# Lesson 12

Navigating a Table of Equivalent Ratios

## 12.1: Number Talk: Multiplying by a Unit Fraction (10 minutes)

### Warm-up

The purpose of this number talk is to encourage students to use the meaning of fractions and the properties of operations to find the product of fractions and decimals.

In grade 4, students multiplied a fraction by a whole number, reasoning about these problems based on their understandings of multiplication as groups of a number. In grade 5, students multiply fractions by whole numbers, reasoning in terms of taking a part of a part, whether that be by using division or partitioning a whole. In both grade levels, the context of the problem played a significant role in how students reasoned and notated the problem and solution. Based on these understandings, two ideas will be relevant to future work in the unit and are important to emphasize during discussions:

• Dividing by a number is the same as multiplying by its reciprocal.
• The commutative property of multiplication can help us solve a problem regardless of the context.

### Launch

Display one problem at a time. Tell students to give a signal when they have an answer and a strategy. After each problem, give students 1 minute of quiet think time and follow with a whole-class discussion.

Representation: Internalize Comprehension. To support working memory, provide students with sticky notes or mini whiteboards.
Supports accessibility for: Memory; Organization

### Student Facing

Find the product mentally.

$$\frac13\boldcdot 21$$

$$\frac16 \boldcdot 21$$

$$(5.6) \boldcdot \frac18$$

$$\frac14\boldcdot (5.6)$$

### Activity Synthesis

Ask students to share their strategies for each problem. Record and display their explanations for all to see. Ask students if or how the factors in the problem impacted their strategy choice. To involve more students in the conversation, consider asking:

• “Who can restate ___’s reasoning in a different way?”
• “Did anyone solve the problem the same way but would explain it differently?”
• “Did anyone solve the problem in a different way?”
• “Does anyone want to add on to _____’s strategy?”
• “Do you agree or disagree? Why?”
Speaking: MLR8 Discussion Supports.: Display sentence frames to support students when they explain their strategy. For example, "First, I _____ because . . ." or "I noticed _____ so I . . . ." Some students may benefit from the opportunity to rehearse what they will say with a partner before they share with the whole class.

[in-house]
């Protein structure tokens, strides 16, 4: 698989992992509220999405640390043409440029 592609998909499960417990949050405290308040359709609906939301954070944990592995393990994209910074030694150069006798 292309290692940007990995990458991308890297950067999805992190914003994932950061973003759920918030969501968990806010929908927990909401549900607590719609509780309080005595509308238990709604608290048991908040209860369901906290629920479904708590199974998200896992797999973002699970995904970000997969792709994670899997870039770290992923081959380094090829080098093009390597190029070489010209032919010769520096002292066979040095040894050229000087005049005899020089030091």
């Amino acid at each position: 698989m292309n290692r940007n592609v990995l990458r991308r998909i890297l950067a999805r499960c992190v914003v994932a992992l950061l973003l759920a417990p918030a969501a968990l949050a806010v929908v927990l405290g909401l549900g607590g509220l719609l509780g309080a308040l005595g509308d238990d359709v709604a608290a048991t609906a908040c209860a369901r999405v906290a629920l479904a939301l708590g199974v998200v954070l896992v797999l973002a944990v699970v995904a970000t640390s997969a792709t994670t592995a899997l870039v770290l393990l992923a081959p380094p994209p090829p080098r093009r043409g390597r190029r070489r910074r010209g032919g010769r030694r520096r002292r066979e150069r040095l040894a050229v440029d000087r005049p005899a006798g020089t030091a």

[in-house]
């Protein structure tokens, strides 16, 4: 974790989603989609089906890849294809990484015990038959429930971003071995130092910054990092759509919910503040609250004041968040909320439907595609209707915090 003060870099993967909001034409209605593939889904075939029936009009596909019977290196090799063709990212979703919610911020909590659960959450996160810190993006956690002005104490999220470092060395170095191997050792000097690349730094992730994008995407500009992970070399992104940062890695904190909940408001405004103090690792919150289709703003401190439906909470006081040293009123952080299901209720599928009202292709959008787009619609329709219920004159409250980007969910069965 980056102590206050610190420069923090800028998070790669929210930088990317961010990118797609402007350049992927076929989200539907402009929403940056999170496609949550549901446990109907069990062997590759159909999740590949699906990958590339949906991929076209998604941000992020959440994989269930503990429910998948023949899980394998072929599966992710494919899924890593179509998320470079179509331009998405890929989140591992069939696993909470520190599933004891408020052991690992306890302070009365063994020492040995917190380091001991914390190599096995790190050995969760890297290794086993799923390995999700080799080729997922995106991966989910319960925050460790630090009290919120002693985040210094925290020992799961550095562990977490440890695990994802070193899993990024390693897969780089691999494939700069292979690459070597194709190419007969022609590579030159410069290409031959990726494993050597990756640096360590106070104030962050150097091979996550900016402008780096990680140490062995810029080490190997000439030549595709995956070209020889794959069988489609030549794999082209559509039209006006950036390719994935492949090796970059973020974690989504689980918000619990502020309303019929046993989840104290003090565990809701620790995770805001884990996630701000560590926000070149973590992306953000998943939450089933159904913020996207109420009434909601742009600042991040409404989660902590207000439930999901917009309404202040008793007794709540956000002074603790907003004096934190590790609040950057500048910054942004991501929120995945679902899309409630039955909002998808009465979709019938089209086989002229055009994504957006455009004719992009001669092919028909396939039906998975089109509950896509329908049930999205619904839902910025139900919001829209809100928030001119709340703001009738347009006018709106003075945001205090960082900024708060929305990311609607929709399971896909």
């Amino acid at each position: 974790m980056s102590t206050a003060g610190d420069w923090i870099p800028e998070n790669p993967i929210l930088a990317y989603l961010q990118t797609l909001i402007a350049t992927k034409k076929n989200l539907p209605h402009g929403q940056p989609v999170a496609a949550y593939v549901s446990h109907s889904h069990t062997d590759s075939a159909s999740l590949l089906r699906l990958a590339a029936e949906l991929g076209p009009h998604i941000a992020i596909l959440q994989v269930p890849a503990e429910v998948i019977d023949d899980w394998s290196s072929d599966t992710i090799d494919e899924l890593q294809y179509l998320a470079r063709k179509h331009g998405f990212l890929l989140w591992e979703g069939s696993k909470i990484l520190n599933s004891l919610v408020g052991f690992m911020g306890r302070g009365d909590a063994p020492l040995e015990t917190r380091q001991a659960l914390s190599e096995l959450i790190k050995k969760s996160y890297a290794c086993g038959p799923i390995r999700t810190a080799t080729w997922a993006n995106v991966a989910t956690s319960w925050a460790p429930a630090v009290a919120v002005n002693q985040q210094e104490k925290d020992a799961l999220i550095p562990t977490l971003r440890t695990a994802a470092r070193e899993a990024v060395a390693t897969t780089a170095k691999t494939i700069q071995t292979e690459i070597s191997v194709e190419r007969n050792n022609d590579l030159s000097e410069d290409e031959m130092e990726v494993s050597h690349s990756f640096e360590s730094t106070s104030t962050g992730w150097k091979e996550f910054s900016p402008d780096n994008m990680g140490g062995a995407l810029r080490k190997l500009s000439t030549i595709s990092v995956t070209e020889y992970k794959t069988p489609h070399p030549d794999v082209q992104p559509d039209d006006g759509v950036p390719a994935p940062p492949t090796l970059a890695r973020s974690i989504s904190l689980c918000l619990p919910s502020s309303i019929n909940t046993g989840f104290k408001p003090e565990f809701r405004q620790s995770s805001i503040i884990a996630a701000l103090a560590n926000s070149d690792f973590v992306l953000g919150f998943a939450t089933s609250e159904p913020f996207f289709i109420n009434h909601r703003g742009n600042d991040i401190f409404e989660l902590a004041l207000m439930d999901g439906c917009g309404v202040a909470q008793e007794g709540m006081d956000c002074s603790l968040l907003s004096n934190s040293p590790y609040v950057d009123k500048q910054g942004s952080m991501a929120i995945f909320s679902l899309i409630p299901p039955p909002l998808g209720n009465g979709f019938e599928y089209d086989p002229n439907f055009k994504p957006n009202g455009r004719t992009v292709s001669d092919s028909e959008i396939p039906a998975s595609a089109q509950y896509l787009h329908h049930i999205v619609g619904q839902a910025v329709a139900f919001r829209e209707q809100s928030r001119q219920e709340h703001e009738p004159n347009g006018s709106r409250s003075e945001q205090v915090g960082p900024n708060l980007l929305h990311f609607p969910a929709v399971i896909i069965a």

Design Principle(s): Optimize output (for explanation)

## 12.2: Comparing Taco Prices (10 minutes)

### Activity

The purpose of this activity is to encourage students to use a table to find the price for one taco for two different situations. Students are likely to divide the cost of the tacos by the number of tacos to find the cost for one taco, which is appropriate. Use the opportunity to remind students that dividing by a whole number is the same as multiplying by its reciprocal (a unit fraction). This insight will come in handy in future activities and lessons.

### Launch

Tell students that we usually use tables to show equivalent ratios, but since we do not know in advance whether the ratios of number of tacos to price will be the same, we might want to keep track of them in separate tables.

Arrange students in groups of 2. Give students 3 minutes of quiet think time, and then time to discuss their responses and reasoning with their partner.

### Activity Synthesis

The focus should be on how students found the cost of a single taco in each situation. Be sure to remind students that dividing by a whole number is the same as multiplying by its reciprocal (a unit fraction).

## 12.3: Hourly Wages (10 minutes)

### Activity

This task introduces students to the strategy of using an equivalent ratio with one quantity having a value of 1 to find other equivalent ratios. Students look at a worked-out example of the strategy, make sense of how it works, and later apply it to solve other problems.

There are a couple of key insights to uncover here:

• The ratios we deal with do not always have corresponding quantities that are multiples of each other (e.g., in the task, 5 is not a multiple of 8, or vice versa).
• In those situations, finding an equivalent ratio where one of the quantities is 1 can be a helpful intermediate step.

Also highlighted and reinforced here is an idea students learned in Grade 5, that dividing by a whole number is equivalent to multiplying by its reciprocal (e.g., dividing by 5 is the same as multiplying by $$\frac15$$).